Mayer: Even regressing the Big Five against the MSCEIT doesn't do much better.  For example, in Brackett's 2003 article with me, he showed that regressing all 5 of the Big Five against the MSCEIT yielded a multiple R of .38 (note that this is simply the R, rather than the R-squared).  (By contrast, it was .75 with the EQ-i and .58 with the Schutte scale -- the latter scale was more highly predicted by a scale of well-being). So, yes, I believe the variance of emotional intelligence is genuinely different from that of earlier scales.  I believe it to be potentially as discrete as the variance for, say, spatial intelligence.  I don't think adding tests will do much in terms of accounting for more of the variance, other than capitalize on chance.

Landy: My larger question, of course, is that even if you do identify some unique variance, does it matter? As a differential psychologist, one might say it doesn’t have to matter, it simply has to be (as in the periodic chart of the elements). But is the desire that of the taxonomist (differential psychologist); that is, to add another classification?

Mayer: I am content with theoretical validity as per the periodic chart. At the same time, I think that as new criteria for emotional intelligence are identified, there will be socially significant incremental validity demonstrated in several areas (as indicated in forthcoming validity reviews). [Ed: in Psychological Inquiry, 2004].

Landy: As an applied psychologist, one must ask the “matter" question. Of course you believe that it matters, not that it “is.” That is certainly the thrust of all commercially available instruments. We are not at the 1893 Exposition in Chicago when Cattell and Munsterberg wowed the audience with this new thing called a psychological test.

Mayer: My general understanding of the evolution of human cleverness suggests to me that it is fairly unlikely that one could find a fairly broad (e.g., characterized now by up to 15 or so tasks), unifactorial area of human ability, such as emotional intelligence, that isn't important, and meaningfully so, for some purposes.  Of course, we'll need to continue to uncover evidence for how, and I accept that responsibility (and invite others’ assistance in doing so).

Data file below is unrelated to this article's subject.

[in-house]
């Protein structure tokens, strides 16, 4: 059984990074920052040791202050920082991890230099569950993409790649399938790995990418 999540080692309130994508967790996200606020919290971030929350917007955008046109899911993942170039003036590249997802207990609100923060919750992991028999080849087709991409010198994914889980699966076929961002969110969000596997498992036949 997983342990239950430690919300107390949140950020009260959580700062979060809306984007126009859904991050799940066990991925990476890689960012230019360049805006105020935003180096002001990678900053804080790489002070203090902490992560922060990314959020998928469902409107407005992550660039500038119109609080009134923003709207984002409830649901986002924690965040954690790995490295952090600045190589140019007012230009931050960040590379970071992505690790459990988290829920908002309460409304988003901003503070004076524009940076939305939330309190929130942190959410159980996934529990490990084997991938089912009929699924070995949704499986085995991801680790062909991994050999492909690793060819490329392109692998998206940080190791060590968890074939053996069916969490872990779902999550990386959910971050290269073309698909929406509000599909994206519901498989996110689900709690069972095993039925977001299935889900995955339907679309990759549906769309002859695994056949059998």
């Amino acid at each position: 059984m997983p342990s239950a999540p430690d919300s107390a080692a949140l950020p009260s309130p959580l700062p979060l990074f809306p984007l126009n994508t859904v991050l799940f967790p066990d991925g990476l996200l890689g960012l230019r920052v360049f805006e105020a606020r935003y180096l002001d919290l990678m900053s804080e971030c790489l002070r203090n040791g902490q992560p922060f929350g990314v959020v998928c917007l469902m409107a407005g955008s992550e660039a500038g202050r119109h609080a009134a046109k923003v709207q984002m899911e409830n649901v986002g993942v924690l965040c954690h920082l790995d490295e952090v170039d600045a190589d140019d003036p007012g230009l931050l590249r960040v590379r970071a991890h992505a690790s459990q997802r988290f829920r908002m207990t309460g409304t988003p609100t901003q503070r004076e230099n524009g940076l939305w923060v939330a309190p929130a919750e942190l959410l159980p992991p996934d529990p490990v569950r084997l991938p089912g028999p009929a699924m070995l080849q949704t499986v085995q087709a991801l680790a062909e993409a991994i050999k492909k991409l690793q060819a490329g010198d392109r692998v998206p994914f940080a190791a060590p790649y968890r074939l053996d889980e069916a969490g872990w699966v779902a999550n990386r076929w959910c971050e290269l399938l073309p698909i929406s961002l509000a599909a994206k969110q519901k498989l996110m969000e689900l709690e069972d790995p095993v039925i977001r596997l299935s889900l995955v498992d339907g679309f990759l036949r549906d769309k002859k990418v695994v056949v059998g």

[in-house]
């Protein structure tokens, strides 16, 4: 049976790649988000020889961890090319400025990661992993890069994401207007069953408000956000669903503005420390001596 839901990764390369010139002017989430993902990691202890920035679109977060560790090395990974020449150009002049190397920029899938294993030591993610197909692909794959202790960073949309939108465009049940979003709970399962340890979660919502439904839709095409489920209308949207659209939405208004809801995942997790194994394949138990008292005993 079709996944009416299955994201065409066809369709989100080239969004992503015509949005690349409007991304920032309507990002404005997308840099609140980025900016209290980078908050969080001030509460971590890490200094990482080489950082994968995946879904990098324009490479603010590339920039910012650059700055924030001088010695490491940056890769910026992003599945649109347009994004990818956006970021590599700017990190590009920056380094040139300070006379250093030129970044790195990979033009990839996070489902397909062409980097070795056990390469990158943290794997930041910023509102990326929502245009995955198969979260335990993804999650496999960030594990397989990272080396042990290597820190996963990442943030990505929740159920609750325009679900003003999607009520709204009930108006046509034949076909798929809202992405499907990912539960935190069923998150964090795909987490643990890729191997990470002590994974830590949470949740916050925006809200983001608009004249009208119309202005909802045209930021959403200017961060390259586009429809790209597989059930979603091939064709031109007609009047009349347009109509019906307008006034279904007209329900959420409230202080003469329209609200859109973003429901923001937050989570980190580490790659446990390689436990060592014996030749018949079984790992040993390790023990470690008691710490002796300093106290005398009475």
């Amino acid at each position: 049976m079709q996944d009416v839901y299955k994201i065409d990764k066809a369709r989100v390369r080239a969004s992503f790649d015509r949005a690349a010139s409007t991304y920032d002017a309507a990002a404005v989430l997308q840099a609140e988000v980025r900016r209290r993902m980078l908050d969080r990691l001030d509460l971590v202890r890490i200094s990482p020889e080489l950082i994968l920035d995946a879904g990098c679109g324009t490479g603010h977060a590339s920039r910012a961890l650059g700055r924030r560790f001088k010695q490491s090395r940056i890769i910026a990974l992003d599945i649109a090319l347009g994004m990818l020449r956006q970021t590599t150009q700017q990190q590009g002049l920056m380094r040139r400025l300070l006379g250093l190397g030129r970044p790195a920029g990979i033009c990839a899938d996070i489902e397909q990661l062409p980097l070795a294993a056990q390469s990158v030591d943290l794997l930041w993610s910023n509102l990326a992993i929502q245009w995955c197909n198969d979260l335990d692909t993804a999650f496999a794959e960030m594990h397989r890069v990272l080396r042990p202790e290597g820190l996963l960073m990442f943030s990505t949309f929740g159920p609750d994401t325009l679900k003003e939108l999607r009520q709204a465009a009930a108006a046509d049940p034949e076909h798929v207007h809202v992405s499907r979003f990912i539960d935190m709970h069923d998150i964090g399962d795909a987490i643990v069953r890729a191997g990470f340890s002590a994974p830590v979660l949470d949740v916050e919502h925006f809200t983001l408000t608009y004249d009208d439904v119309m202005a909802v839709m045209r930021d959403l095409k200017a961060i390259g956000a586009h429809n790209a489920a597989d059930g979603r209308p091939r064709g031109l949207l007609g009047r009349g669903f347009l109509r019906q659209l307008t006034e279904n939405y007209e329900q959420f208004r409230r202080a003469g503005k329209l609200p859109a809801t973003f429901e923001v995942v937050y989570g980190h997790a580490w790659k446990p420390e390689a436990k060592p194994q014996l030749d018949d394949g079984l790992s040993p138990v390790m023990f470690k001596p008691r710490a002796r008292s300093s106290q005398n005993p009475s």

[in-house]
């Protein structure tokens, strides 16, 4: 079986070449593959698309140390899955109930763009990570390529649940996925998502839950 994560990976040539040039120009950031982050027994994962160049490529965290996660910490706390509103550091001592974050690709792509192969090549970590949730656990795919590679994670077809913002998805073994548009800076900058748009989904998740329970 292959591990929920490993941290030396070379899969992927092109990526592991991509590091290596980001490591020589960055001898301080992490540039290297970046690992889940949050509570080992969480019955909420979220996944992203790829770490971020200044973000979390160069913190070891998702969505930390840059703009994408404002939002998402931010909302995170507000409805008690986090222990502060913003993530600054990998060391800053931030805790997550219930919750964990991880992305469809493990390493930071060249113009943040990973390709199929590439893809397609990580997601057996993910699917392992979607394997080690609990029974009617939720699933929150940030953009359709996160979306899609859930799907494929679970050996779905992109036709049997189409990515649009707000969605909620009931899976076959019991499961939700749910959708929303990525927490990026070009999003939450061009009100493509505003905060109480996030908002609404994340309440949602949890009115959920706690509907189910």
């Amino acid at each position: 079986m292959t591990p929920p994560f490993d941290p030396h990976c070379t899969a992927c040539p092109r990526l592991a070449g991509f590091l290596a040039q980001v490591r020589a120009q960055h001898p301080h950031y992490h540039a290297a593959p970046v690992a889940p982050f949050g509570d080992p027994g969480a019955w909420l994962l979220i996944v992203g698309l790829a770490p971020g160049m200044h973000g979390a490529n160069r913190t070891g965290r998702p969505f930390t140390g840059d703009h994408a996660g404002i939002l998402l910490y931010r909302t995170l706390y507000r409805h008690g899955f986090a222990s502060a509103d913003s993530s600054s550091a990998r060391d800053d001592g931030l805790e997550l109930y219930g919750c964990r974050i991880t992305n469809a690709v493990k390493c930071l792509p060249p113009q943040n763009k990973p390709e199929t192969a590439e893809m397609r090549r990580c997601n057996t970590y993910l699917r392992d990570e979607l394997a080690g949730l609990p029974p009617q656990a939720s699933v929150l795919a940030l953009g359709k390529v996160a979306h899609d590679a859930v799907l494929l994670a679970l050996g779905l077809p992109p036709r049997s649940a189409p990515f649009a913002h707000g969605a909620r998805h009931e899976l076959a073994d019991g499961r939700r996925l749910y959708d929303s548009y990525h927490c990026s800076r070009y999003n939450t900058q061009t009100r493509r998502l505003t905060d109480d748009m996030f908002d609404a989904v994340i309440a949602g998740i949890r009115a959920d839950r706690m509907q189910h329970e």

Landy: Again, to be theatrical, so what? What does it matter what the correlation is between the MSCEIT and big toe-nail thickness?

Mayer: As we learn more about the correlates, I think they will have some definable importance.

Landy: Where does that leave us for now? New wine in no bottles?

Mayer: My argument is that with the ability model, we have new wine, and some new bottles.  What we don't know as well as we would like yet, is what those who have been drinking this wine have been able to do, that others haven’t been able to do. But that is becoming clearer with the most recent research.

Landy: Well, should I concede the “old wine in new bottles” argument regarding emotional intelligence?

Mayer: Unfortunately, no, because that does reflect much of the activity that takes place in the field under the name, “emotional intelligence,” but that is mostly because many others using the term emotional intelligence are (from my standpoint) misusing it. Our 1997 statement of EI has nothing to do with the other EI theories out there (which are hodgepodges of earlier personality theories, with some overlap with our own model).

[The next section returns to the issue of whether EI can be distinguished from other intelligences -- Ed.].

Landy: I am not sure I see the distinction -- after all Thorndike and possibly Bob Glaser and J. B. Carroll anticipated many different intelligences.

Mayer: It is one thing to anticipate that a multitude of new unspecified intelligences will be discovered in the future -- that isn’t much different than anticipating that science will make future discoveries.

In contrast, our theory provides a coherent and specific description of a previously unstudied domain of human abilities. I think there are multiple definitions and approaches to emotional intelligence. I think our own best represents the new wine.

I haven't seen an earlier theoretical discussion that describes a chunk of human ability, that is similar to that of our 1997 paper (although, again, I grant the existence of plenty of important precursors; again, the closest and most important precursors were very obscure and remain so).

Please forgive me if have talked up our theory too much here, but I really can't see how the old wine issue applies in this instance, and would invite you to instruct me if you still believe it does after reading this.

Landy: Very well put. Thanks. I have enjoyed our dialogue and it has (and will further) influence the way I think and write about EI, I hope in a way that will please you. I am yet to be convinced, at least in the employment domain, that EI has incremental validity over other measures. On the other hand, I would not argue that EI devices might not be more efficient at predicting certain work behaviors but my endorsement would be based on an efficiency notion, not (yet) that EI measures something unique.

Mayer: I have enjoyed the dialogue as well and I wish you luck with your forthcoming chapter on the area.

End